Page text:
The experiments proposed in this application are part of a continuing research effort by the applicant aimed at determining the neural basis of drug-induced behavioral sensitization and at understanding the nature and significance of its expression. Psychomotor stimulants like the amphetamines as well as opiate drugs, both of which are self- administered by man and laboratory animals, produce locomotor activation. Repeated exposure to these drugs produces long-term enhancements in their ability to elicit locomotion so that subsequent re-exposure to the drug, weeks to months later, produces greater behavioral activation than seen initially. More importantly, prior exposure to such sensitizing regimens of amphetamine injections is also known to produce long lasting enhancements in animals' predisposition to subsequently self-administer the drug. Considerable evidence links mesoaccumbens dopamine neurons to the locomotion produced and the self-administration supported by psychomotor stimulants. Sensitization in this neuronal system also parallels the above long-term enhancements in locomotion and appears to be associated with enhancements in animals' predisposition to self-administer drug. Other findings indicate important contributions by the excitatory amino acid glutamate both to the INDUCTION and EXPRESSION of locomotor sensitization by amphetamines. Little is known, however, of the contribution of this neurotransmitter to the facilitation of drug taking produced by exposure to sensitizing drug regimens. By studying amphetamine self-administration in rats, the proposed experiments will attempt to elucidate this contribution by seeking to answer three questions: QUESTION 1: INDUCTION. Do manipulations known to block the induction of locomotor sensitization to amphetamine, such as preceding sensitizing injections with antagonists specific for ionotropic and metabotropic glutamate receptors, also block the facilitation of self-administration of the drug? QUESTION 2: EXPRESSION. Does prior exposure to amphetamine enhance extracellular levels of glutamate in the terminal field of mesoaccumbens dopamine neurons during the subsequent self-administration of the drug and reinstatement of this behavior after it has been extinguished? QUESTION 3: EXPRESSION. Does prior exposure to amphetamine enhance the ability of glutamate receptor subtype selective ligands in this site to subsequently influence the self-administration of the drug as well as its reinstatement after extinction?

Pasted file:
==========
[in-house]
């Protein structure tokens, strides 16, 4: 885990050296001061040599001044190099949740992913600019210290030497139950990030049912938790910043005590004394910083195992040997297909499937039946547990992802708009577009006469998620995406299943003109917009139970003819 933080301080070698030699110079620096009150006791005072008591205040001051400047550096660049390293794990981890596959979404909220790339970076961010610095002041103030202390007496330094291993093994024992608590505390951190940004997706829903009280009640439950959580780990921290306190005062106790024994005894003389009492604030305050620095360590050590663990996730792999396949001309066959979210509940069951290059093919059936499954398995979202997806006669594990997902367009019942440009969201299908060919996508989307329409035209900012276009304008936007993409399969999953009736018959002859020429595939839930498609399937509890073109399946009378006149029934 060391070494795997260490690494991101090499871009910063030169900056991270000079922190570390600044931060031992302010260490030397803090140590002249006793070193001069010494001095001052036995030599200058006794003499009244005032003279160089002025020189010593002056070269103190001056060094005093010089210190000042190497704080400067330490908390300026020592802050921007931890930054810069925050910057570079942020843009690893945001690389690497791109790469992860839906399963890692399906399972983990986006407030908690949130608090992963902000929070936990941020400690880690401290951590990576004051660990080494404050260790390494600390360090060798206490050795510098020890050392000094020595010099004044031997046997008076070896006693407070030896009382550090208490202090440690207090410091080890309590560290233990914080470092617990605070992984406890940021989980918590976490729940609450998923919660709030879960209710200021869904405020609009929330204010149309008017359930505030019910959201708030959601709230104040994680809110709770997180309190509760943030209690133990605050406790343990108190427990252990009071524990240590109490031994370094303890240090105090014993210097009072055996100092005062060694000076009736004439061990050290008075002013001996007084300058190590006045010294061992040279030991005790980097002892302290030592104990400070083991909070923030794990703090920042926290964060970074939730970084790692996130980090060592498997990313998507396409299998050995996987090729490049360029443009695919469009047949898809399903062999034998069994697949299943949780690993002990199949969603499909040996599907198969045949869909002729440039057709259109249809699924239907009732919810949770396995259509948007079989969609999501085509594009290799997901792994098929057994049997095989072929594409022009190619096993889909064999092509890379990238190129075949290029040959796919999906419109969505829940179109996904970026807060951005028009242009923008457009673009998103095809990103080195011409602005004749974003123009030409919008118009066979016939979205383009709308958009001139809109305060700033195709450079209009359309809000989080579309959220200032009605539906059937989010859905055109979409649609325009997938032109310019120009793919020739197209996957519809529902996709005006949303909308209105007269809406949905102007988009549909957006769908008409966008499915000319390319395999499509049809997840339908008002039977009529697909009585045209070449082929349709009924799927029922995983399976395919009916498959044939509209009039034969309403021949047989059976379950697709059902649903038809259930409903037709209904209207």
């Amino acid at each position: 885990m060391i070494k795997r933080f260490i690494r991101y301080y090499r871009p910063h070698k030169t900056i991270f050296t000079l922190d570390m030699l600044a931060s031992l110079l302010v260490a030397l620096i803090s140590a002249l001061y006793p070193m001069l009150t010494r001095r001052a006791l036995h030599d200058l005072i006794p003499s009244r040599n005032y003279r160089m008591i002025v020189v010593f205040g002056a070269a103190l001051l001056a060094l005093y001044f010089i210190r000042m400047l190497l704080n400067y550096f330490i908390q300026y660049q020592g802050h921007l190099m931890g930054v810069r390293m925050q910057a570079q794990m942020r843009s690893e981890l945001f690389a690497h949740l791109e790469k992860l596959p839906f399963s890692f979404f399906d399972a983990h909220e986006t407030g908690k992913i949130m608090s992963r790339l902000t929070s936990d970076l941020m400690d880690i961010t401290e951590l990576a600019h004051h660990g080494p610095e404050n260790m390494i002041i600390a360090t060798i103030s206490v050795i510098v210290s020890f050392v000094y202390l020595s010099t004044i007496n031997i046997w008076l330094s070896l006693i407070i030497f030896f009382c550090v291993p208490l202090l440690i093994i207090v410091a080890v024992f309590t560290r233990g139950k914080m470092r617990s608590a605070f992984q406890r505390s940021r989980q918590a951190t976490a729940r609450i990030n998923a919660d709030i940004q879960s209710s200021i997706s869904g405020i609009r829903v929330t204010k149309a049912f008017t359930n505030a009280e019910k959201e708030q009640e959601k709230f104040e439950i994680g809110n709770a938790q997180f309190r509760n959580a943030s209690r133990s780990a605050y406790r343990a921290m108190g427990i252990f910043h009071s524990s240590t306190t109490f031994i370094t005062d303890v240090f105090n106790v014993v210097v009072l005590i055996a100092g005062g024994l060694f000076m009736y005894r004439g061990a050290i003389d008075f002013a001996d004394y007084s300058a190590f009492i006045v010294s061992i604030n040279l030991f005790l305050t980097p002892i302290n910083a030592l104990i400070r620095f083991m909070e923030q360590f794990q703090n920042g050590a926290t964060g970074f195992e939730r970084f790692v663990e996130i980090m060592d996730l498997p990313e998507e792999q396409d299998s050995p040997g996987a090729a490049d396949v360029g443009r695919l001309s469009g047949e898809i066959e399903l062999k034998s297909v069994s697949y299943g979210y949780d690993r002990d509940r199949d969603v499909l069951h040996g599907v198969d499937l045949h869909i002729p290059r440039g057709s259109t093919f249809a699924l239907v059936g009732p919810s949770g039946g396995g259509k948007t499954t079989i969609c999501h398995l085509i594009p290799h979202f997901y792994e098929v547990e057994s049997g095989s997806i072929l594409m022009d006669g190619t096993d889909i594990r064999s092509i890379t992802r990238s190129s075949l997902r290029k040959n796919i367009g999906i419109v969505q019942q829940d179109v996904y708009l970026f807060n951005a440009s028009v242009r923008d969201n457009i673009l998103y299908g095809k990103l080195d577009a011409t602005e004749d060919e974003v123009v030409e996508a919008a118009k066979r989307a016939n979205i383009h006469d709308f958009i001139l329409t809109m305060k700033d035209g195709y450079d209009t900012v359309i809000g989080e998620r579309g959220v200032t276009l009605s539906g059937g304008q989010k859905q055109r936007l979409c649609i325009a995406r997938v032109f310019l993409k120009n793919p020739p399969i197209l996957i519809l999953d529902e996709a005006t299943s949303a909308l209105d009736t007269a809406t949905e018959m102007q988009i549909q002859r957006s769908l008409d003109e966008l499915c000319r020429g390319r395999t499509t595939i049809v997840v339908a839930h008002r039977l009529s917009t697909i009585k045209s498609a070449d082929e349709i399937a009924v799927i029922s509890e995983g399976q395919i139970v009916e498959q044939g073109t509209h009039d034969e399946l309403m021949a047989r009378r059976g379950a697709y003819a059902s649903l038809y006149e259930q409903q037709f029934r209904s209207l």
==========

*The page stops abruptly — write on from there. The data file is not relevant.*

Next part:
National Institute of Health (NIH)
National Institute on Drug Abuse (NIDA)
Research Project (R01)
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Special Emphasis Panel (ZRG1-IFCN-1 (01))
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Lynch, Minda
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University of Chicago
Schools of Medicine
United States
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